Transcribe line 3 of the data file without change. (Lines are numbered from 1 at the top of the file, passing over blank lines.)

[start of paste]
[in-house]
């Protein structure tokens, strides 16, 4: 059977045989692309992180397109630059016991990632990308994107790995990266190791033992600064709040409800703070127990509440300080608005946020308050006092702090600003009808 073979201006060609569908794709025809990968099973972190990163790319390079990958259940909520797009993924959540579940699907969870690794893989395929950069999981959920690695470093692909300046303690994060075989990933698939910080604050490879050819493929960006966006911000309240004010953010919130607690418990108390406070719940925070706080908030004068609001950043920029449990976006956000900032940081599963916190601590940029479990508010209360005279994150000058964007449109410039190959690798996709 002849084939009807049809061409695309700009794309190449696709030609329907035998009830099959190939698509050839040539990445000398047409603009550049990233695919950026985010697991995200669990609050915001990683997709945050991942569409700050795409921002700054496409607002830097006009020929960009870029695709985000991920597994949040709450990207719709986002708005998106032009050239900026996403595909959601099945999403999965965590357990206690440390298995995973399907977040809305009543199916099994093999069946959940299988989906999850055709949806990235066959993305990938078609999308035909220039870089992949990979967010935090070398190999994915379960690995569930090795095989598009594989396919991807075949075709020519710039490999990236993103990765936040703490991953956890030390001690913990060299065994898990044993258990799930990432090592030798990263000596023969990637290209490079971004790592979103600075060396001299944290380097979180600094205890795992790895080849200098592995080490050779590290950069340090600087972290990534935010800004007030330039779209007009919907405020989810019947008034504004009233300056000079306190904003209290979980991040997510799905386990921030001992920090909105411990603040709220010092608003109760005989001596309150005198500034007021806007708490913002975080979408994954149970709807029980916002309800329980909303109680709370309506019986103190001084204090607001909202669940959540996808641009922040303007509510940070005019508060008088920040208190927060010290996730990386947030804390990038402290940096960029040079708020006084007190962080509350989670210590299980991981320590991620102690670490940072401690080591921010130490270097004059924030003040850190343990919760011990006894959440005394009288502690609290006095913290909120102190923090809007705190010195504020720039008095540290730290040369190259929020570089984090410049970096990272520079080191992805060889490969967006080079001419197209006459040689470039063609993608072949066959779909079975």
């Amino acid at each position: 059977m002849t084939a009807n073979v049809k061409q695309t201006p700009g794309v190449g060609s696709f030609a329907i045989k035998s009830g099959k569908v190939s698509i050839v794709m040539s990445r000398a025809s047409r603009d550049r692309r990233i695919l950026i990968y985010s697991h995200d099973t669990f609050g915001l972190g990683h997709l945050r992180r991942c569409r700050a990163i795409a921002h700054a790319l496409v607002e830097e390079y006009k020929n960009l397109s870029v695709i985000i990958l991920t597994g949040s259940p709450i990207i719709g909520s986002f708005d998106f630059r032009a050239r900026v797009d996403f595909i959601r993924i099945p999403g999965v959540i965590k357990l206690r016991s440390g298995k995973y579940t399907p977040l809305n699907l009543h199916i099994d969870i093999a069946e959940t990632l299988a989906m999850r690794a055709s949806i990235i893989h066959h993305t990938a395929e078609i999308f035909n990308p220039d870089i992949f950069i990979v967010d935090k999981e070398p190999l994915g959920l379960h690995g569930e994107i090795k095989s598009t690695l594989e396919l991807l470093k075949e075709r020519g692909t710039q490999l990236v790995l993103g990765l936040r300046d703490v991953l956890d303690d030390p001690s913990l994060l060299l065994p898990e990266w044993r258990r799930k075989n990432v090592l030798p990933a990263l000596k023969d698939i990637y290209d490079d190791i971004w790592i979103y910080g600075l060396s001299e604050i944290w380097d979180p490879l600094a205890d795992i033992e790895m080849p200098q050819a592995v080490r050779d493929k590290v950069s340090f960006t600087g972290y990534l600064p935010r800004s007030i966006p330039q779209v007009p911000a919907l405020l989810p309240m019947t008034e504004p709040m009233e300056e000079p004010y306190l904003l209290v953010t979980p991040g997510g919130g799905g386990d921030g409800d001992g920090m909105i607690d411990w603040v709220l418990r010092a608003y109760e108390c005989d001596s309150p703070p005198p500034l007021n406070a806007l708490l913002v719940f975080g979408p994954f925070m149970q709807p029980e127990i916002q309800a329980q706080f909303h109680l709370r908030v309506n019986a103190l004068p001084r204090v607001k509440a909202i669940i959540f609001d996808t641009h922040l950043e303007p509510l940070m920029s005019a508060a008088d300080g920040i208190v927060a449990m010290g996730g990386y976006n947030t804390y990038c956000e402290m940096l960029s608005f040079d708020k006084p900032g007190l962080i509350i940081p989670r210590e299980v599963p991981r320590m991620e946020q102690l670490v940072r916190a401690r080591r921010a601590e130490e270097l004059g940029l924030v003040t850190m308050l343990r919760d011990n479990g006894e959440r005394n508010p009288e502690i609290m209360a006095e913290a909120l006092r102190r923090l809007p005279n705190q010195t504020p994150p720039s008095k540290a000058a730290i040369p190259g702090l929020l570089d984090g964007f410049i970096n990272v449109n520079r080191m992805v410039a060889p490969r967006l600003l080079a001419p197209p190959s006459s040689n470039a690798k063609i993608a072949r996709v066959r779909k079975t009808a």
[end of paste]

């Amino acid at each position: 059977m002849t084939a009807n073979v049809k061409q695309t201006p700009g794309v190449g060609s696709f030609a329907i045989k035998s009830g099959k569908v190939s698509i050839v794709m040539s990445r000398a025809s047409r603009d550049r692309r990233i695919l950026i990968y985010s697991h995200d099973t669990f609050g915001l972190g990683h997709l945050r992180r991942c569409r700050a990163i795409a921002h700054a790319l496409v607002e830097e390079y006009k020929n960009l397109s870029v695709i985000i990958l991920t597994g949040s259940p709450i990207i719709g909520s986002f708005d998106f630059r032009a050239r900026v797009d996403f595909i959601r993924i099945p999403g999965v959540i965590k357990l206690r016991s440390g298995k995973y579940t399907p977040l809305n699907l009543h199916i099994d969870i093999a069946e959940t990632l299988a989906m999850r690794a055709s949806i990235i893989h066959h993305t990938a395929e078609i999308f035909n990308p220039d870089i992949f950069i990979v967010d935090k999981e070398p190999l994915g959920l379960h690995g569930e994107i090795k095989s598009t690695l594989e396919l991807l470093k075949e075709r020519g692909t710039q490999l990236v790995l993103g990765l936040r300046d703490v991953l956890d303690d030390p001690s913990l994060l060299l065994p898990e990266w044993r258990r799930k075989n990432v090592l030798p990933a990263l000596k023969d698939i990637y290209d490079d190791i971004w790592i979103y910080g600075l060396s001299e604050i944290w380097d979180p490879l600094a205890d795992i033992e790895m080849p200098q050819a592995v080490r050779d493929k590290v950069s340090f960006t600087g972290y990534l600064p935010r800004s007030i966006p330039q779209v007009p911000a919907l405020l989810p309240m019947t008034e504004p709040m009233e300056e000079p004010y306190l904003l209290v953010t979980p991040g997510g919130g799905g386990d921030g409800d001992g920090m909105i607690d411990w603040v709220l418990r010092a608003y109760e108390c005989d001596s309150p703070p005198p500034l007021n406070a806007l708490l913002v719940f975080g979408p994954f925070m149970q709807p029980e127990i916002q309800a329980q706080f909303h109680l709370r908030v309506n019986a103190l004068p001084r204090v607001k509440a909202i669940i959540f609001d996808t641009h922040l950043e303007p509510l940070m920029s005019a508060a008088d300080g920040i208190v927060a449990m010290g996730g990386y976006n947030t804390y990038c956000e402290m940096l960029s608005f040079d708020k006084p900032g007190l962080i509350i940081p989670r210590e299980v599963p991981r320590m991620e946020q102690l670490v940072r916190a401690r080591r921010a601590e130490e270097l004059g940029l924030v003040t850190m308050l343990r919760d011990n479990g006894e959440r005394n508010p009288e502690i609290m209360a006095e913290a909120l006092r102190r923090l809007p005279n705190q010195t504020p994150p720039s008095k540290a000058a730290i040369p190259g702090l929020l570089d984090g964007f410049i970096n990272v449109n520079r080191m992805v410039a060889p490969r967006l600003l080079a001419p197209p190959s006459s040689n470039a690798k063609i993608a072949r996709v066959r779909k079975t009808a």